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Annu Rev Med. 1998;49:173-84.

The role of glutamatergic neurotransmission in the pathophysiology of alcoholism.

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Laboratory of Molecular and Developmental Neuroscience, Massachusetts General Hospital, Boston, USA.


Recent evidence suggests that ethanol abuse produces its diverse effects on the brain to a substantial degree by disrupting the function of the major excitatory neurotransmitter, glutamate. Ethanol, at concentrations associated with behavioral effects in humans, inhibits the N-methyl-D-aspartate (NMDA) receptor, which mediates the post-synaptic excitatory effects of glutamate. Tolerance to ethanol results in up-regulation of the NMDA receptor so that abrupt withdrawal produces a hyperexcitable state that leads to seizures, delerium tremens, and excitotoxic neuronal death. Ethanol's inhibition of the NMDA receptor in the fetal brain likely contributes to the CNS manifestations of fetal alcohol syndrome. Therapeutic strategies aimed at correcting glutamatergic dysregulation in alcoholism need to be explored.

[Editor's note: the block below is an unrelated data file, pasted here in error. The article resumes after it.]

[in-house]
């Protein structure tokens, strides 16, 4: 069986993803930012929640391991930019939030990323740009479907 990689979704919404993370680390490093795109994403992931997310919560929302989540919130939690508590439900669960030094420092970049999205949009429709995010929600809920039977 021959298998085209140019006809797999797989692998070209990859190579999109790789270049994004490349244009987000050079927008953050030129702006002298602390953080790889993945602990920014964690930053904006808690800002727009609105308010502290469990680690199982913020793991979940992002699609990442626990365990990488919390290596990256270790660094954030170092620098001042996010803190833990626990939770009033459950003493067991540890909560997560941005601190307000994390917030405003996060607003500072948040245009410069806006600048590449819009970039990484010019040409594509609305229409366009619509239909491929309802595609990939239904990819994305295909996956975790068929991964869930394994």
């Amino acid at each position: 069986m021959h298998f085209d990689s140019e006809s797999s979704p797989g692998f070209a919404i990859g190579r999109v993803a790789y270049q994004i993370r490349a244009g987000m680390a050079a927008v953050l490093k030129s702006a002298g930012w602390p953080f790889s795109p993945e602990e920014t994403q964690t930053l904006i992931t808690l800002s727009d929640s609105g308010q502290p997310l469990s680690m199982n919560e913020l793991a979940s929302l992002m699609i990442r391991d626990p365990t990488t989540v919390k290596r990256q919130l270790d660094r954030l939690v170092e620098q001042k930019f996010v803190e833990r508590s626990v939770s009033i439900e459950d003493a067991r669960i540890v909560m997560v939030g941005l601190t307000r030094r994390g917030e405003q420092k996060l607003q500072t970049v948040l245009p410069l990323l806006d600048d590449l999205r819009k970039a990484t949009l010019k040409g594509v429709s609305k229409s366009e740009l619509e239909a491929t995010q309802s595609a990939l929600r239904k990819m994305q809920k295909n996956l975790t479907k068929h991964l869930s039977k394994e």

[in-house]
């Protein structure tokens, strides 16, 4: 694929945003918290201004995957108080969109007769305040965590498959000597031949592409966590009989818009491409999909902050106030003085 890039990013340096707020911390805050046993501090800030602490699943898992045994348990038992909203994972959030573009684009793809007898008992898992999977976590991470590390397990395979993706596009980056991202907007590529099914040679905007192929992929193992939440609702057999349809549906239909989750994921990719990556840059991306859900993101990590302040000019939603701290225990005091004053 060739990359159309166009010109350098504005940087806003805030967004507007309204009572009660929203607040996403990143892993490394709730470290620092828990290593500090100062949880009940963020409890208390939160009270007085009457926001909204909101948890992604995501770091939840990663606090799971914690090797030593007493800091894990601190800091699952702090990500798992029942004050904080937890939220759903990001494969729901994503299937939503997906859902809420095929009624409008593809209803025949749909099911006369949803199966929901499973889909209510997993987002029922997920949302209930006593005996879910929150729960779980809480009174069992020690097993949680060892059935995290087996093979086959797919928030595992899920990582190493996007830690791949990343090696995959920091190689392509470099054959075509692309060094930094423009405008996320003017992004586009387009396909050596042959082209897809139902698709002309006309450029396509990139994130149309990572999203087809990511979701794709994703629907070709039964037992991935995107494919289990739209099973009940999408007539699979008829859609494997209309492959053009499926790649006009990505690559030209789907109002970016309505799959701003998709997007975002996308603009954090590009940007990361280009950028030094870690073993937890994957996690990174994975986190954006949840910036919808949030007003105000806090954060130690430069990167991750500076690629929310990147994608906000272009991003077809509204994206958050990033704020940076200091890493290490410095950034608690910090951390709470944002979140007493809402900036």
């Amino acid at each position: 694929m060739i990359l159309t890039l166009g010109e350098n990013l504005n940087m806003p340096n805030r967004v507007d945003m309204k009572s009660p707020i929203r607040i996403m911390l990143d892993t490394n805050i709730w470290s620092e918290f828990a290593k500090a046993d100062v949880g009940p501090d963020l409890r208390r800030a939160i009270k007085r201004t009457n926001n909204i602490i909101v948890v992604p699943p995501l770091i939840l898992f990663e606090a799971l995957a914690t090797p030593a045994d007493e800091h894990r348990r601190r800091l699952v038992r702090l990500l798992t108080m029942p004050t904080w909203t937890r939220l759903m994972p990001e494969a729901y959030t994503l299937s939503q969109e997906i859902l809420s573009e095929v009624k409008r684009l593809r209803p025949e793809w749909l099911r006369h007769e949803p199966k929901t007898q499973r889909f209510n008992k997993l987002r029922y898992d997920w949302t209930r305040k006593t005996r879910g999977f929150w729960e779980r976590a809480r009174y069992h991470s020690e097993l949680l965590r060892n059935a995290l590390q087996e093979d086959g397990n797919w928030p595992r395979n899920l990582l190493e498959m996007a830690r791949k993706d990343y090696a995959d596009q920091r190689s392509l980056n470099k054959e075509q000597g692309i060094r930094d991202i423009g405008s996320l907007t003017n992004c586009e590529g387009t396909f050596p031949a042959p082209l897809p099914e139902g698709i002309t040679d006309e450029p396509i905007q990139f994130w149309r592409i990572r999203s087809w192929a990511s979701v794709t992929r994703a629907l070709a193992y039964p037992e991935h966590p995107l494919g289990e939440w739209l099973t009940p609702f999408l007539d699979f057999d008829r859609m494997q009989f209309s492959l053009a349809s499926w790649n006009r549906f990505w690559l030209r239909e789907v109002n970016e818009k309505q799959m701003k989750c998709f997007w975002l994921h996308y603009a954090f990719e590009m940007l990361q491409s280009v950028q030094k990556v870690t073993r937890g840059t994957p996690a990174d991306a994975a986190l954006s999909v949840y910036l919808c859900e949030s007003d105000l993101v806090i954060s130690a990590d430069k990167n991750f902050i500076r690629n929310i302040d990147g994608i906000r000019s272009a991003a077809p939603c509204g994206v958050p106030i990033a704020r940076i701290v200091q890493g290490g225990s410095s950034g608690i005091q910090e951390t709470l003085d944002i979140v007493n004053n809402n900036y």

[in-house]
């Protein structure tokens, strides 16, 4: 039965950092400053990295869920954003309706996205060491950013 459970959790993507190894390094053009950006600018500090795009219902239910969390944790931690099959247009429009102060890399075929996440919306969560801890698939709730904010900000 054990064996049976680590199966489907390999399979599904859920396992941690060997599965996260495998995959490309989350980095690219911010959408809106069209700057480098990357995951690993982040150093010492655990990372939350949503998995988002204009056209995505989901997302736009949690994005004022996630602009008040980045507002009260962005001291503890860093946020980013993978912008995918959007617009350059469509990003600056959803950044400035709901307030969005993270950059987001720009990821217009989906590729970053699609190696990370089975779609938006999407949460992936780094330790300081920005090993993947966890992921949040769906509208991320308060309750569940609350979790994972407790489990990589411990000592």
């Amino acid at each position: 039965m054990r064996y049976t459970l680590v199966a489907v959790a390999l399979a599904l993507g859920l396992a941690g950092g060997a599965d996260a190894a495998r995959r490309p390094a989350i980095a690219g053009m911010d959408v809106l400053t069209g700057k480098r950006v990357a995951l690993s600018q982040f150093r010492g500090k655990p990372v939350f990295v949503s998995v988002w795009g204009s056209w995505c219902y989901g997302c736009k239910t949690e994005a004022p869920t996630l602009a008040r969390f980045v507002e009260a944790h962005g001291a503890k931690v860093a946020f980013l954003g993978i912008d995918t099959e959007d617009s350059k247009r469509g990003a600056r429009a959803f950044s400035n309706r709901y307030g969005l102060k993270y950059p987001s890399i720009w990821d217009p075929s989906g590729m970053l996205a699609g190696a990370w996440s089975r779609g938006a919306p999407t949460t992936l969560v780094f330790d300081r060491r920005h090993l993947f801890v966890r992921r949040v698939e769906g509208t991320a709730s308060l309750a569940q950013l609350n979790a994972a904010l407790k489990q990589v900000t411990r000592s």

[Indexed for MEDLINE]

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